The ELT serves as a “find-me-beacon” while the FDR — also called the black box — stores critical information about the aircraft — such as the altitude, direction of movement and status of various onboard flight systems — throughout its flight. Their beeps typically last about 30 days after they are activated by a crash — the window when the wreckage will be easiest to find.
But experts caution that certain situations may damage the ELT itself or make its signals hard to detect.
“The transmitter may have ripped off during the impact,” said Graham Braithwaite, professor of transportation safety studies and aircraft accident investigations at Cranfield University in the UK.
“The industry has been trying to make ELT's more crash-proof than they currently are,” Braithwaite told The Telegraph.
The failure by search teams to detect the pings may also be the result of looking at the wrong place. “The search ships would need to get close enough to the ELT before they can receive the signals,” said Uttam Kumar Bose, a veteran airline executive who has managed operations for multiple private airlines in India.
Aviation experts also say a plane crashing into the sea may not leave easy-to-spot debris on the sea surface.
“If the aircraft went in almost whole, it may not leave too much of tell-tale marks on the ocean surface,” Braithwaite said. “It could be hard to spot such debris because it’s just concentrated in a small zone of the sea.”
An abrupt explosion and disintegration of the plane in mid-air might also make it hard to detect debris. “From an altitude of over 30,000 feet, the debris would have spread across a large area, and that can make it hard to find isolated tiny fragments,” Bose said.
While a bomb would be one possible explanation for an abrupt mid-air disintegration, Mackey said, he could not imagine how technical faults aboard a civilian airliner could have caused a mid-air disintegration.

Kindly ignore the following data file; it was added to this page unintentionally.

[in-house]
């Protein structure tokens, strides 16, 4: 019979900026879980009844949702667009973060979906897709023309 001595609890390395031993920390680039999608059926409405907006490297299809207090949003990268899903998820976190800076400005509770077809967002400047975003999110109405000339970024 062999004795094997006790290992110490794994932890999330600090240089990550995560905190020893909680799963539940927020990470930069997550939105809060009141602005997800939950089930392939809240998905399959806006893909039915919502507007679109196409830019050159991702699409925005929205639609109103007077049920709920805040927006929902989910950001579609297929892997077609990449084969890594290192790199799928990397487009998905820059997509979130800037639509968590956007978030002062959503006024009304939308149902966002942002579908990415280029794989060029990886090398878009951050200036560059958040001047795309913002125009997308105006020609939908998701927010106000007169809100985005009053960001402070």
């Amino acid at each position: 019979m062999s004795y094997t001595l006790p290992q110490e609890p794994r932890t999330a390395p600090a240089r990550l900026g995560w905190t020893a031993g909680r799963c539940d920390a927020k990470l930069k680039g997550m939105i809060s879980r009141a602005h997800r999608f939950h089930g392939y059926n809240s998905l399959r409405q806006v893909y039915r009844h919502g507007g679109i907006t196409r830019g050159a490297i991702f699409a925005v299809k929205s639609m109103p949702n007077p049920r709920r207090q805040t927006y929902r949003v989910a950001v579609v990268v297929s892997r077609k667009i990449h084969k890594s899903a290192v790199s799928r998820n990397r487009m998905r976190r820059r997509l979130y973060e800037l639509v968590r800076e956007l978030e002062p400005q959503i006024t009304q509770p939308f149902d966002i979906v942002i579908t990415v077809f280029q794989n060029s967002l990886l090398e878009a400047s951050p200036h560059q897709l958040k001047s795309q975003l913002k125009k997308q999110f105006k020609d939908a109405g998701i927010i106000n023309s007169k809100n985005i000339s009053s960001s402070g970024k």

The experts are not particularly surprised at the absence of emergency radio calls from the pilots of MH370.
“In an emergency, pilots are trained to aviate, navigate, and then communicate in that order,” said Braithwaite. “The pilots’ first priority is to deal with whatever problem they might have sensed on the flight deck.”
The mystery of the missing Malaysia Airlines plane has stirred comparisons with the search for an Air France aircraft that had crashed in the Atlantic Ocean in June 2009. While some debris had been found within days after the plane went missing, most of the wreckage was found on the seabed only in May 2011.
“But the underwater terrain in the Atlantic in the region is deep and mountainous — that made it harder to find the aircraft,” said a senior aircraft accident investigation specialist who was not associated with the search for the Air France plane.
Experts expect a steady increase in the time and resources to find MH370. “It would be utterly unacceptable for the aviation sector not to find the aircraft,” said Braithwaite. “The aviation sector is as safe as it is today because we always learn from accidents.”